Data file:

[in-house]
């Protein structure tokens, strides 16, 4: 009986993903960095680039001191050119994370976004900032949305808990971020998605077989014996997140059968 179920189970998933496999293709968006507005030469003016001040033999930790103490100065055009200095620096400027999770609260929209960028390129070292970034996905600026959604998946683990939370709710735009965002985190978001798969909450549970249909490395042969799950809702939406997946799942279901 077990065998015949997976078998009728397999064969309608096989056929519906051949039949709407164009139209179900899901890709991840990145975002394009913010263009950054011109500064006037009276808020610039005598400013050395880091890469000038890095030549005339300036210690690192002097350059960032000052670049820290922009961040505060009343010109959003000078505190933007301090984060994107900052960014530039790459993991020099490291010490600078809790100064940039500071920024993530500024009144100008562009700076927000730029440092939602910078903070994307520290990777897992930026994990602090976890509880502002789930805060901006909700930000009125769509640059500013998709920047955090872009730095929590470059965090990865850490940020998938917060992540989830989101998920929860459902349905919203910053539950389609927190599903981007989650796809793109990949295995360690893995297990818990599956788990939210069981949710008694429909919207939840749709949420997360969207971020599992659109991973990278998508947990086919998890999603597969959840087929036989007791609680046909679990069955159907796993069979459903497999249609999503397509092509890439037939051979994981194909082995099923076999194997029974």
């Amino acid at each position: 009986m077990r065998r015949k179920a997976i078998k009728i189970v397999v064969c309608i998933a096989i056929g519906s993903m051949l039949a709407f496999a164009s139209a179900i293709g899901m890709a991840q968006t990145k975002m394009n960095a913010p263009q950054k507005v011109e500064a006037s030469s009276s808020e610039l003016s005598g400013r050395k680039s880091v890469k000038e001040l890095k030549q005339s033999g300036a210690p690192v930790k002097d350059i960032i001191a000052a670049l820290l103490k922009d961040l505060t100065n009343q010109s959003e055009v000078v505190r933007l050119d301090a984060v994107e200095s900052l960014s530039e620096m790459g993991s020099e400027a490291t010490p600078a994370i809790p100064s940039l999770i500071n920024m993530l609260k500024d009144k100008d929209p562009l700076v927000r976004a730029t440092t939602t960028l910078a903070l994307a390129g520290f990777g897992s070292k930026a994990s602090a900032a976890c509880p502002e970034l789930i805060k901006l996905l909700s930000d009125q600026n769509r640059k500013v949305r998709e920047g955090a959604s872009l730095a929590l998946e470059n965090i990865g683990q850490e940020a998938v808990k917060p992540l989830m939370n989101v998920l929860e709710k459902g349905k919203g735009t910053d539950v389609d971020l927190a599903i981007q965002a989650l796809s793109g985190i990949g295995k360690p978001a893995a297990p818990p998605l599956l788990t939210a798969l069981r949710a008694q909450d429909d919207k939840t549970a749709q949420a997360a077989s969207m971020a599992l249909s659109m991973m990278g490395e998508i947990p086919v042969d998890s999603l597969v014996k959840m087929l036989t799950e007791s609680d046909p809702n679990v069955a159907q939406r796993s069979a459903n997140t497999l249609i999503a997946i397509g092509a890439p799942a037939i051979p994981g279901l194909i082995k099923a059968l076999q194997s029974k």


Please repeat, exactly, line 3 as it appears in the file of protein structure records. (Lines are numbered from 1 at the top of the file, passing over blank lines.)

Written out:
């Amino acid at each position: 009986m077990r065998r015949k179920a997976i078998k009728i189970v397999v064969c309608i998933a096989i056929g519906s993903m051949l039949a709407f496999a164009s139209a179900i293709g899901m890709a991840q968006t990145k975002m394009n960095a913010p263009q950054k507005v011109e500064a006037s030469s009276s808020e610039l003016s005598g400013r050395k680039s880091v890469k000038e001040l890095k030549q005339s033999g300036a210690p690192v930790k002097d350059i960032i001191a000052a670049l820290l103490k922009d961040l505060t100065n009343q010109s959003e055009v000078v505190r933007l050119d301090a984060v994107e200095s900052l960014s530039e620096m790459g993991s020099e400027a490291t010490p600078a994370i809790p100064s940039l999770i500071n920024m993530l609260k500024d009144k100008d929209p562009l700076v927000r976004a730029t440092t939602t960028l910078a903070l994307a390129g520290f990777g897992s070292k930026a994990s602090a900032a976890c509880p502002e970034l789930i805060k901006l996905l909700s930000d009125q600026n769509r640059k500013v949305r998709e920047g955090a959604s872009l730095a929590l998946e470059n965090i990865g683990q850490e940020a998938v808990k917060p992540l989830m939370n989101v998920l929860e709710k459902g349905k919203g735009t910053d539950v389609d971020l927190a599903i981007q965002a989650l796809s793109g985190i990949g295995k360690p978001a893995a297990p818990p998605l599956l788990t939210a798969l069981r949710a008694q909450d429909d919207k939840t549970a749709q949420a997360a077989s969207m971020a599992l249909s659109m991973m990278g490395e998508i947990p086919v042969d998890s999603l597969v014996k959840m087929l036989t799950e007791s609680d046909p809702n679990v069955a159907q939406r796993s069979a459903n997140t497999l249609i999503a997946i397509g092509a890439p799942a037939i051979p994981g279901l194909i082995k099923a059968l076999q194997s029974k």